One of the things that I have always had some difficulty with or, or people that do things in a way that are habit forming. For smoking, for example. And, and obviously people in the healthcare system who are delivering health care, whether they're nurses or doctors, a physiotherapist or whatever, and they smoke, I go crazy. I think this is the this is absolutely nuts. It, how can we have a healthy society when we can't cope with those things ourselves. And now, of course, drugs and mental health, even amongst physicians and nurses, especially with COVID really are becoming much more, I think, much more topical. So people are trying somehow to to deal with it better. But it's, it's like everything in life and we're always a work in progress.

Hayley Wickenheiser:

Yeah, no, you're right. I completely agree with you. And it's, it's a struggle. And I think it's one of the things you learn as an athlete is, you know, it's all about habits in preparation everyday in how you approach, how you approach your craft, whatever it might be in life. And the habits that you do most often are the habits that you revert back to when you're under the most stress. And so I always tell people, you know, you want to try to build those good habits because when, you know when you're stressed, which is medicine, AKA stress, you know, you want to be able to have those good habits, not the bad habits that we see. So it is, it is about ingraining that. I think early on as a medical trainee, when you start medical school, you really have to fight. I felt like I had to fight every day for my sanity, my health and my wellness. So I would stand in the back of the lecture theater, I would never sit I would stand, standing desks, and I would walk around. I just was like sitting for six, eight hours a day is going to kill me slowly. So these are the things that I'm going to hold on to because I really, I really believe in that and I think it is important that we continue to push that in medicine.

Roberta Bondar:

I think about rounds, I think about sitting, the sit down rounds, where you have patient presentations. And you talked about Harvard Medical School, I did a neuro ophthalmology fellowship in Boston. And I couldn't wait to go over from Tufts New England Medical Center over to the Mass General and, and I remember the first time I went into the Ether Dome, which is the first place , they used ether, right. And it was such a steep slope to the theater style chairs that were that were in there. And quite often the T would be late, the Metro would be late. And I would go in the back door and have to climb up the steps up to the back of this room. And the punishing part was yes you could stand there, wasn't much room to stand, but if you're late, you had to sit on bicycle seats They actually had bicycle seat on posts, the back two rows. [L ughter] In the Ether Dome. That would get you there early.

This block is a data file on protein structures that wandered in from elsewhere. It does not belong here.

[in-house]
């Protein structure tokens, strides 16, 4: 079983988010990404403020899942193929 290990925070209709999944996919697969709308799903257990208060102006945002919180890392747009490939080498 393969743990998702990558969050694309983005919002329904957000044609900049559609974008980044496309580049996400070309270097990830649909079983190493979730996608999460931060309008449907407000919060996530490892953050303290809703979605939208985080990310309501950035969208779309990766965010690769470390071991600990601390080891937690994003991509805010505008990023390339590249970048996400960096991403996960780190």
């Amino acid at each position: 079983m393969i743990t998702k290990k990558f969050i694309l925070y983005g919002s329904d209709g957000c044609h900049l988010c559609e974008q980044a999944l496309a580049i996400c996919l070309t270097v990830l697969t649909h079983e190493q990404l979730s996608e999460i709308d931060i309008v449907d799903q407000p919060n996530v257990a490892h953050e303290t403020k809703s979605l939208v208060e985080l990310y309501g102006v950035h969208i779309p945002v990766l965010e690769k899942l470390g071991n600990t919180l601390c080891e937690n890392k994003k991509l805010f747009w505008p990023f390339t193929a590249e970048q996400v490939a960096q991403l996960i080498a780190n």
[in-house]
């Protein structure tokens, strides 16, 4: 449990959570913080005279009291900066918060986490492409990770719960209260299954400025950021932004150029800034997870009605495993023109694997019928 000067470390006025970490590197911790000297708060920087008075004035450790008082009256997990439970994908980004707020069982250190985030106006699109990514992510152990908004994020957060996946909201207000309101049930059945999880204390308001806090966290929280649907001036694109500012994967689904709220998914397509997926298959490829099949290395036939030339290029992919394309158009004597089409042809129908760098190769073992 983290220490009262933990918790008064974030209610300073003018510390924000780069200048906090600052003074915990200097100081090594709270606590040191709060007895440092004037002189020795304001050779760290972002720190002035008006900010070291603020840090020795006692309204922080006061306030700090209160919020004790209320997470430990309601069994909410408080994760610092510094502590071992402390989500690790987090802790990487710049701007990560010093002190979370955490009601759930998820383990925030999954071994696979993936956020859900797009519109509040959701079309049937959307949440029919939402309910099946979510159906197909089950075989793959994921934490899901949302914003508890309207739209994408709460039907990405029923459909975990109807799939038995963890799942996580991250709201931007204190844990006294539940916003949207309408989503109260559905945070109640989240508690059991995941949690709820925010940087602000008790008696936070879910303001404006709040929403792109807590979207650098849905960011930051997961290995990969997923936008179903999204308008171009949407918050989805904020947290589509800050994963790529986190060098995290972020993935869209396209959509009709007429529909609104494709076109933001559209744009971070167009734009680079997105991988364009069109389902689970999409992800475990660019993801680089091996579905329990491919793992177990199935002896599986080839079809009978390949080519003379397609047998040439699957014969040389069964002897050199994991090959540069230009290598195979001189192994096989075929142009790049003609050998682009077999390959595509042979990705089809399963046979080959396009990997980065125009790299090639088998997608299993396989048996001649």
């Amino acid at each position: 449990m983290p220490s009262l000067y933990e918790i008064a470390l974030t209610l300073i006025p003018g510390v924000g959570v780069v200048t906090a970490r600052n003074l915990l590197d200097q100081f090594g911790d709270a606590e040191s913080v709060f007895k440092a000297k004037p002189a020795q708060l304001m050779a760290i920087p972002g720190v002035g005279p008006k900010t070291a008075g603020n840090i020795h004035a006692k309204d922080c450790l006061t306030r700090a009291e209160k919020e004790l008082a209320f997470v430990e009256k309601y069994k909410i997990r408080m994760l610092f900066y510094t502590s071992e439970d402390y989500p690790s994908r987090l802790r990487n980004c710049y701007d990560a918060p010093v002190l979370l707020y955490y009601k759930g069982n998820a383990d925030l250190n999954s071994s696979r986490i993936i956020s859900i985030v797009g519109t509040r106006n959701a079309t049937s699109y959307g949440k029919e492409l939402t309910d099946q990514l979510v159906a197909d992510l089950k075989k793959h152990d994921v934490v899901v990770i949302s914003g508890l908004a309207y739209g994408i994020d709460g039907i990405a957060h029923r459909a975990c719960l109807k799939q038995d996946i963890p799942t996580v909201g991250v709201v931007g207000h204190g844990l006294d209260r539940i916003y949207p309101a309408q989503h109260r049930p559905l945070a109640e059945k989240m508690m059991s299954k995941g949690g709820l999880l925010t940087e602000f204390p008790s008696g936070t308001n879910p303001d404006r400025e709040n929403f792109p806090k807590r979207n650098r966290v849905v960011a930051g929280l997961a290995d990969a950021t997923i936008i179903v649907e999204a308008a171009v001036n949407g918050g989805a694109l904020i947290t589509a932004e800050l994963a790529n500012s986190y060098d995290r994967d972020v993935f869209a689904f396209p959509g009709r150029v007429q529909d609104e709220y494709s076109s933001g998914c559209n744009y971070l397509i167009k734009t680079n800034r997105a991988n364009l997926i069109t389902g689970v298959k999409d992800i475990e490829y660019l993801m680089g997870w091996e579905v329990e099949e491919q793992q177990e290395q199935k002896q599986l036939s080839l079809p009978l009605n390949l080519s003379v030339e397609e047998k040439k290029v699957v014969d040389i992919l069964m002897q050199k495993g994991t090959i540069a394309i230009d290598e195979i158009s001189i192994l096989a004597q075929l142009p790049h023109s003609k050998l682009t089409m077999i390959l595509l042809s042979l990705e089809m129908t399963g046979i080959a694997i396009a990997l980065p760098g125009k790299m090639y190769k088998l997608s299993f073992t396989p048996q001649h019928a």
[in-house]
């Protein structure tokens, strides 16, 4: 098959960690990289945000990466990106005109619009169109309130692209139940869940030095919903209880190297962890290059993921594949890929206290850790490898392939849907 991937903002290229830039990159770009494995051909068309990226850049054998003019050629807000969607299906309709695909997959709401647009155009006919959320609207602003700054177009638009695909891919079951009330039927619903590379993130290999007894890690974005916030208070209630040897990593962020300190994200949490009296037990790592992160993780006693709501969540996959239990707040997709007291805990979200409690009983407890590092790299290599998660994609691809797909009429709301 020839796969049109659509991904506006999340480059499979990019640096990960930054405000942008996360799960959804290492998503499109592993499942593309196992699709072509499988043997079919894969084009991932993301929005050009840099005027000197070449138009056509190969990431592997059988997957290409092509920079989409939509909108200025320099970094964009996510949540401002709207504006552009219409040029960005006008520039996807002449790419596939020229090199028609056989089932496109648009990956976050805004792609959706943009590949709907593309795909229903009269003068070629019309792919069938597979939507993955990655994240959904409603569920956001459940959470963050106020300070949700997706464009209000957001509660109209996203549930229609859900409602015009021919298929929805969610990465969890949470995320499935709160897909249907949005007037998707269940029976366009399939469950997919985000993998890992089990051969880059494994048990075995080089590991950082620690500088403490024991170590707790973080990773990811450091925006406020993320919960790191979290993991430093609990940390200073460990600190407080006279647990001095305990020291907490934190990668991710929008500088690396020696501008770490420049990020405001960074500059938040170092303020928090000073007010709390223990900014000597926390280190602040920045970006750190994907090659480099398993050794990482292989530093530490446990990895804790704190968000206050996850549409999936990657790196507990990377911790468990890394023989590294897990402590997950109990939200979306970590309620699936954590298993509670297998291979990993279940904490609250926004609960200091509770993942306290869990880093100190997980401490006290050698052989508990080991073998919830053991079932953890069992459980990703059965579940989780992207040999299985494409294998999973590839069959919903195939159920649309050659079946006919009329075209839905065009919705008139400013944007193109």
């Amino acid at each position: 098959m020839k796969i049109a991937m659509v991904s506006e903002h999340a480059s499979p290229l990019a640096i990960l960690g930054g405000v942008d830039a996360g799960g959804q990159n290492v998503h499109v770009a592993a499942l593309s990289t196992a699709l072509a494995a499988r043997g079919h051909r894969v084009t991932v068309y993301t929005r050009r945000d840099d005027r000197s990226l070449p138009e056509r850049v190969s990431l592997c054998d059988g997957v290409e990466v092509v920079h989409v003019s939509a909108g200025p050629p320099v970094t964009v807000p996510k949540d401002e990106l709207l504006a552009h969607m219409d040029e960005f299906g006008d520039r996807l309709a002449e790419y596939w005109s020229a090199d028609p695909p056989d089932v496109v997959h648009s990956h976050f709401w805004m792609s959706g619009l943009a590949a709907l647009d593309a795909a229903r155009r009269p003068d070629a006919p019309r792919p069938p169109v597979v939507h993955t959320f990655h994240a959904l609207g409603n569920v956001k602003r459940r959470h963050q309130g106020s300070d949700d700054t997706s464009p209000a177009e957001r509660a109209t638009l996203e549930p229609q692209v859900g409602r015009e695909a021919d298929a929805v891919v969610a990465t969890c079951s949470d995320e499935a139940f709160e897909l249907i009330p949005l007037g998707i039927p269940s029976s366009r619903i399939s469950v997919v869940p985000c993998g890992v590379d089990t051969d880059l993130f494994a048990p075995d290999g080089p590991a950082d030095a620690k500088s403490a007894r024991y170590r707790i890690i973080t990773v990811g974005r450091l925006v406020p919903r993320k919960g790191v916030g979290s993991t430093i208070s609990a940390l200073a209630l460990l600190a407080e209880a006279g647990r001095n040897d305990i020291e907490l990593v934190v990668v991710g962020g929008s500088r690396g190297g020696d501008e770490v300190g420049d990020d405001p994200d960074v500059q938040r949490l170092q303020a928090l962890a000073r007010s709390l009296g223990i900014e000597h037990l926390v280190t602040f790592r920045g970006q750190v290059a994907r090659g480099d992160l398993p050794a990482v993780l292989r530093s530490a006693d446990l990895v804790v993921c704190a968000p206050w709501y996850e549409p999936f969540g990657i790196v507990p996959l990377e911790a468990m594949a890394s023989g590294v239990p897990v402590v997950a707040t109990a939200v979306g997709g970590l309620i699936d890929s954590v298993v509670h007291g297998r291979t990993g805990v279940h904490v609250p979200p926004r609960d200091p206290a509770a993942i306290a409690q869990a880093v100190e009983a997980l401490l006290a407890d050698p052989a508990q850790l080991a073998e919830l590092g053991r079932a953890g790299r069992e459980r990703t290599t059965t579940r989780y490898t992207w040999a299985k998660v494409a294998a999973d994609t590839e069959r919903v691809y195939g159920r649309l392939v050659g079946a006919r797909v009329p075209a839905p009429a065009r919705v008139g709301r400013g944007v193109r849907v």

Hayley Wickenheiser:

Oh my gosh. And no pedals. Like not even riding a bike just sitting on the seat.

Roberta Bondar:

Oh no! Just sitting , just sitting on a bicycle seat.

Hayley Wickenheiser:

That's like torture!

Roberta Bondar:

Like who figured this one out?

Hayley Wickenheiser:

[Laughter] That's amazing.

Roberta Bondar:

Oh, dear. Anyway, you'll have to make, you'll have to make that a pilgrimage sometime because you mentioned Harvard so. But well, I want to thank you for for spending the time. I mean, it's just great chatting with you. I could chat with you about all these stories for a while.

Hayley Wickenheiser:

Yes, totally. That was good.

Roberta Bondar:

And we'll keep in touch and stay well, stay safe.

Hayley Wickenheiser:

Yes, you too. Yeah. And we'll be in touch.

Roberta Bondar:

Okay, thanks a lot, Hayley. Take good care.

Hayley Wickenheiser:

Take care, see you. Bye bye.

Roberta Bondar:

Bye bye. It really is a privilege to engage with other minds and experiences. I would like to thank Dr. Hayley Wickenheiser for sharing her unique story with us today. Come back again in two weeks for the next Sharing Space with Dr. Roberta Bondar podcast when my guest will be singer and golfer Anne Murray. Thanks for joining me.